The European Space Agency (ESA) has just obliged by making available an online video that takes you on a narrated tour of the ISS. Even better, it's in 3D.
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As SpaceX engineers put together the first model of the company’s new Falcon Heavy rocket, officials have not ruled out flying a paying customer’s satellite aboard the maiden flight of the humongous launcher scheduled later this year, the company’s president told Spaceflight Now.The long-awaited Falcon Heavy rocket could blast off on its first flight as soon as November from launch pad 39A at NASA’s Kennedy Space Center in Florida, returning the storied Apollo- and shuttle-era launch complex to service for the first time since the last space shuttle mission took off in 2011.
Recent observation by Nasa scientists of giant flares of X-rays from a black hole confirms theory that the black holes ultra hot balls of fire like our Sun.
It came as a surprise when Nasa announced last month that two of its space telescopes caught a huge burst of X-ray spewing out of a super massive black hole.
What is unique about this giant flare is it appeared to be triggered by the eruption of a massive corona (charged particles) from the "black hole". If nothing can get out of a black hole, how did the corona come out of it?
Abhas Mitra, till recently head of theoretical astrophysics at the Bhabha Atomic Research Centre (BARC) in Mumbai and currently Adjunct Professor at the Homi Bhabha National Institute says Nasa's observation has only bolstered his theory that "true" black holes do not exist and that the so-called black holes are in fact hot balls of magnetized plasma...
“Is there life beyond our solar system? If there is, our best bet for finding it may lie in three nearby, Earth-like exoplanets.”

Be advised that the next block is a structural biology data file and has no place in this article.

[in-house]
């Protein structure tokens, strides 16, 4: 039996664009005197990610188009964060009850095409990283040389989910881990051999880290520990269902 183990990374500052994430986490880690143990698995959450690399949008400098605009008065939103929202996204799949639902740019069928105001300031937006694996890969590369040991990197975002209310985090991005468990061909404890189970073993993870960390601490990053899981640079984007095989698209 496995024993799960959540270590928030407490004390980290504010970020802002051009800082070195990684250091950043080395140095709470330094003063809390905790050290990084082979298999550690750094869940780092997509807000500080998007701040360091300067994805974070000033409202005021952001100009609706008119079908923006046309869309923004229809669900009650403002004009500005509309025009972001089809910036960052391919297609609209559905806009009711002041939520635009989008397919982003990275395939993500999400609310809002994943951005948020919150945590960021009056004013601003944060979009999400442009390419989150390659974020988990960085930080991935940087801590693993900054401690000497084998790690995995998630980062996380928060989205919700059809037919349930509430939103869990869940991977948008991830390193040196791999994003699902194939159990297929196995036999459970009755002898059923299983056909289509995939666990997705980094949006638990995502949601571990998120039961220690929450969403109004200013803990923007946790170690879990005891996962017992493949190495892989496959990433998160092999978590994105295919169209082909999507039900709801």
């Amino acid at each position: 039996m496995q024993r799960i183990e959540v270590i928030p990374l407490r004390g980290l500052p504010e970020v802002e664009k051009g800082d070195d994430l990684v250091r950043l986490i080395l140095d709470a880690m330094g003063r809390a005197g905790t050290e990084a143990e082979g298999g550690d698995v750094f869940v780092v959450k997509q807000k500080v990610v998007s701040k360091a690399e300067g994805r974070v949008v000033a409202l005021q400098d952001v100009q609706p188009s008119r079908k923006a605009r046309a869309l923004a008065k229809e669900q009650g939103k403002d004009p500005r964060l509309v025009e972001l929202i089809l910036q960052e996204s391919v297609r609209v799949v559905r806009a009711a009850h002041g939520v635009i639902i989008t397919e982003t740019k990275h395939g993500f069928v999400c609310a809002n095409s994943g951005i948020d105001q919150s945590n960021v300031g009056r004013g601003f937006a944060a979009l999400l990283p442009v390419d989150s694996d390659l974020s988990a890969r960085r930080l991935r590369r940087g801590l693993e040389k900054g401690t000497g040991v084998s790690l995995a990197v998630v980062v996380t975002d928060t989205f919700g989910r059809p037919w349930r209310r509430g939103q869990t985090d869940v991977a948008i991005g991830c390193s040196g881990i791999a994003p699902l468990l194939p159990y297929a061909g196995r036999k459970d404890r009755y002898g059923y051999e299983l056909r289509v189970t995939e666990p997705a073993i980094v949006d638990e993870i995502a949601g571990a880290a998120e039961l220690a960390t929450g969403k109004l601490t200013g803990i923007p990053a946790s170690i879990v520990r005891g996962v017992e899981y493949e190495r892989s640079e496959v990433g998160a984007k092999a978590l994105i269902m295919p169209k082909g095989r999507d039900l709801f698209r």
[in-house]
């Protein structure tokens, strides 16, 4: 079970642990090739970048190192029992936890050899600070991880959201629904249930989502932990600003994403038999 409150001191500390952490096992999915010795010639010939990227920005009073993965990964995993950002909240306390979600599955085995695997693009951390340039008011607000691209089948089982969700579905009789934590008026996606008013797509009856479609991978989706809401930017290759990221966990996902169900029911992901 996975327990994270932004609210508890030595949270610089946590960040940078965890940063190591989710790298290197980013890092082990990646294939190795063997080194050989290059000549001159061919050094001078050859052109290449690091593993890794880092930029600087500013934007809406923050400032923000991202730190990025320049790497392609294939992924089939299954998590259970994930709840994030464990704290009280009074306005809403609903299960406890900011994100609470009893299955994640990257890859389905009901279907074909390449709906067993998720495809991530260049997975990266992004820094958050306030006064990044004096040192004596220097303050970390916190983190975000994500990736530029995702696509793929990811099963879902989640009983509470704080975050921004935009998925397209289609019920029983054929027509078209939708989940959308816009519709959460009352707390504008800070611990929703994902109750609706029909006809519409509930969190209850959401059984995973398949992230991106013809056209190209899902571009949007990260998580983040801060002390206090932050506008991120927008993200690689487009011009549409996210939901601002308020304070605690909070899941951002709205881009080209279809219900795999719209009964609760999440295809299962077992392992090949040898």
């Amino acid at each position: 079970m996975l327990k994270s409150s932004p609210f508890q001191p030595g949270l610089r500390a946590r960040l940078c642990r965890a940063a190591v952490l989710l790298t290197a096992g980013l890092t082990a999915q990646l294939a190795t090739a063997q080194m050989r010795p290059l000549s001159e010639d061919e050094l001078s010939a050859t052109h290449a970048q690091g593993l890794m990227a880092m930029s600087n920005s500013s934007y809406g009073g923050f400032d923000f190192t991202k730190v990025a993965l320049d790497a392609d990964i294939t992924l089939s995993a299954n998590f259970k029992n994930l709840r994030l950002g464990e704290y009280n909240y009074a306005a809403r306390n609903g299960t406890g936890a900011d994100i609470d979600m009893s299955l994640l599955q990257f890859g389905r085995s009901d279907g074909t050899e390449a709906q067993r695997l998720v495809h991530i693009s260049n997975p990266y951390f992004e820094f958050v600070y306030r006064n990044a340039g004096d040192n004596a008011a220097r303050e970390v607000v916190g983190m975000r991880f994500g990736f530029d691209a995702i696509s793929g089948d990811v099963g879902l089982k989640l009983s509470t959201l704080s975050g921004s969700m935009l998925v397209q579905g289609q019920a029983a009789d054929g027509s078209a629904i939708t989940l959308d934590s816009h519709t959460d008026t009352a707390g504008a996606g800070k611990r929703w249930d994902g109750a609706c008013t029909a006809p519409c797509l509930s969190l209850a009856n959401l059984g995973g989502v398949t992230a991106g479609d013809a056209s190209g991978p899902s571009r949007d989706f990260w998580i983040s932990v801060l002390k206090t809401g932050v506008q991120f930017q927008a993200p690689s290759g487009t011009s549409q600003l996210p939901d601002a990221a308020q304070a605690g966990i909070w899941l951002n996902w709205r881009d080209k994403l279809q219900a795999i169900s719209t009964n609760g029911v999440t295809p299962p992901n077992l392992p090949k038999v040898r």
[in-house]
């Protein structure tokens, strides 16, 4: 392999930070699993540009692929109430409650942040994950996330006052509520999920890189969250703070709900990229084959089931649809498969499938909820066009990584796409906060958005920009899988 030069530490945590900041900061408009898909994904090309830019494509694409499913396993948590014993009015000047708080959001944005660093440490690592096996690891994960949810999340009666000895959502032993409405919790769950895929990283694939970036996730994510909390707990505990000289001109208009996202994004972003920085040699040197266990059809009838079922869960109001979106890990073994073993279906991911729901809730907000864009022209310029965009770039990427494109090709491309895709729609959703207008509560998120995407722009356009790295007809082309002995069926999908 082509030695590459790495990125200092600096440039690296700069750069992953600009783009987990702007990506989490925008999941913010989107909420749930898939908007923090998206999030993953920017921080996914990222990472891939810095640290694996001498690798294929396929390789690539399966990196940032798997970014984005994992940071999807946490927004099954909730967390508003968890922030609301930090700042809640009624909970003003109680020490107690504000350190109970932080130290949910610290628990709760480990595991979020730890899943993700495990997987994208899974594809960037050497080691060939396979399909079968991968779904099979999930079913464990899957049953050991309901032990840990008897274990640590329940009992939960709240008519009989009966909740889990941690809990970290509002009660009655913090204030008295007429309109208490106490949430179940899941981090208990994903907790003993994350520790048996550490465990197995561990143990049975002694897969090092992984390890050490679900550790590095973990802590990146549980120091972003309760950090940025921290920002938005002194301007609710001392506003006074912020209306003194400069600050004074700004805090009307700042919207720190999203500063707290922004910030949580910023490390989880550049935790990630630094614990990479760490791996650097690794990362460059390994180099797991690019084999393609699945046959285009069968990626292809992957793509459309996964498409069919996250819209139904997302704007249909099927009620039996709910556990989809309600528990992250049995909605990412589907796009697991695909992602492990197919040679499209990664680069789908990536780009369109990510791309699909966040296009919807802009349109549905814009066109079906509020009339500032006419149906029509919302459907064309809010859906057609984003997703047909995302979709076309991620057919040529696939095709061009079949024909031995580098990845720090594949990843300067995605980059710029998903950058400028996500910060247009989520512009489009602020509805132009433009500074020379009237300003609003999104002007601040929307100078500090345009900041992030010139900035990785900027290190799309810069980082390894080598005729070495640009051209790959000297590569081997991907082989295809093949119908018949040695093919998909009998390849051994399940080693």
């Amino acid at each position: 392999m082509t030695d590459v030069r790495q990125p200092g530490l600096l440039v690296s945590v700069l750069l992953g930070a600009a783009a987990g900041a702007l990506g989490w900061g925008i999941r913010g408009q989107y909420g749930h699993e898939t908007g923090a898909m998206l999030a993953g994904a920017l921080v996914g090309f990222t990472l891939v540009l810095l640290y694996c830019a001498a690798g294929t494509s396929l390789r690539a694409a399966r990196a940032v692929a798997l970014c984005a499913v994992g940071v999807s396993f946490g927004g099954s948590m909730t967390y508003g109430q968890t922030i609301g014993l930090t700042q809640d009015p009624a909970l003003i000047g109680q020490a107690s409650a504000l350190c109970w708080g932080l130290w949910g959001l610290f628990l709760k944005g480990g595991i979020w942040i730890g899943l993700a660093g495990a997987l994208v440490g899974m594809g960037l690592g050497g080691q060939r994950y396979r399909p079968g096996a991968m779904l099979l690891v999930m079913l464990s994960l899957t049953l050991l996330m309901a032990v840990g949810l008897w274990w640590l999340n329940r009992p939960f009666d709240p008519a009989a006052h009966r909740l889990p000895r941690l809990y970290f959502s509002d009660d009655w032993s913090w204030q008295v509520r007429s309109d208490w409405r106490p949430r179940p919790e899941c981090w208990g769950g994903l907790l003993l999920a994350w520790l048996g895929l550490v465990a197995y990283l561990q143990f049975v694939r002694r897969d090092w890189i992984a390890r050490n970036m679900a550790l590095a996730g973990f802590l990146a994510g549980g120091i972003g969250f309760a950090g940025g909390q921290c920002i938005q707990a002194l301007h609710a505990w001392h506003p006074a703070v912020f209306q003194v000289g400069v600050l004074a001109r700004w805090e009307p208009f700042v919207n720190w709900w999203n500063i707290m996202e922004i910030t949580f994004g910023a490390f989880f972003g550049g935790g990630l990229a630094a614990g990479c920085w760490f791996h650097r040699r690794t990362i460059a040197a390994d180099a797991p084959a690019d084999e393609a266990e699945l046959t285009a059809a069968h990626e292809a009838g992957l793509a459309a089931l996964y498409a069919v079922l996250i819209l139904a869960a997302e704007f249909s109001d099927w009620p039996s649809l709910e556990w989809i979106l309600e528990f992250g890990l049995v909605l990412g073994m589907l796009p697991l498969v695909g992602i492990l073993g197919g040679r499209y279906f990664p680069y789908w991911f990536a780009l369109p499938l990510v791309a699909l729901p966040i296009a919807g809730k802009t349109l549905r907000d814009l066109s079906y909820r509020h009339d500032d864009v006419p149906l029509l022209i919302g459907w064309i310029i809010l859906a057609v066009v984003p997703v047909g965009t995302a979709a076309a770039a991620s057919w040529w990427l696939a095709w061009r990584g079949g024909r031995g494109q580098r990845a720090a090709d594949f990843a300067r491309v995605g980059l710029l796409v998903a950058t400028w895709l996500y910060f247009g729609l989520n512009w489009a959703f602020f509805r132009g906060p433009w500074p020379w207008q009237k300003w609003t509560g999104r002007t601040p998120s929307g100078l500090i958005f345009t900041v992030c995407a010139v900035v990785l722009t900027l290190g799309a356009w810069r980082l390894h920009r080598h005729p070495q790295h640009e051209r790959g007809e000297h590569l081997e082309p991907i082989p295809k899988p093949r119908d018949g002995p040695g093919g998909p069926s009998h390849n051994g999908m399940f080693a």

For the first time, an international team of astronomers from MIT, the University of Liège in Belgium, and elsewhere have detected three planets orbiting an ultracool dwarf star, just 40 light years from Earth. The sizes and temperatures of these worlds are comparable to those of Earth and Venus, and are the best targets found so far for the search for life outside the solar system. The results are published today in the journal Nature.
The scientists discovered the planets using TRAPPIST (TRAnsiting Planets and PlanetesImals Small Telescope), a 60-centimeter telescope operated by the University of Liège, based in Chile. TRAPPIST is designed to focus on 60 nearby dwarf stars—very small, cool stars that are so faint they are invisible to optical telescopes. Belgian scientists designed TRAPPIST to monitor dwarf stars at infrared wavelengths and search for planets around them.
The team focused the telescope on the ultracool dwarf star, 2MASS J23062928-0502285, now known as TRAPPIST-1, a Jupiter-sized star that is one-eighth the size of our sun and significantly cooler. Over several months starting in September 2015, the scientists observed the star's infrared signal fade slightly at regular intervals, suggesting that several objects were passing in front of the star.
With further observations, the team confirmed the objects were indeed planets, with similar sizes to Earth and Venus. The two innermost planets orbit the star in 1.5 and 2.4 days, though they receive only four and two times the amount of radiation, respectively, as the Earth receives from the sun. The third planet may orbit the star in anywhere from four to 73 days, and may receive even less radiation than Earth. Given their size and proximity to their ultracool star, all three planets may have regions with temperatures well below 400 kelvins, within a range that is suitable for sustaining liquid water and life.
Because the system is just 40 light years from Earth, co-author Julien de Wit, a postdoc in the Department of Earth, Atmospheric, and Planetary Sciences, says scientists will soon be able to study the planets' atmospheric compositions, as well as assess their habitability and whether life actually exists within this planetary system.
Women make up half the population, yet it's been well documented that they don't come close to parity in STEM fields. Could the rise of big data and data science offer women a clearer path to success in technology?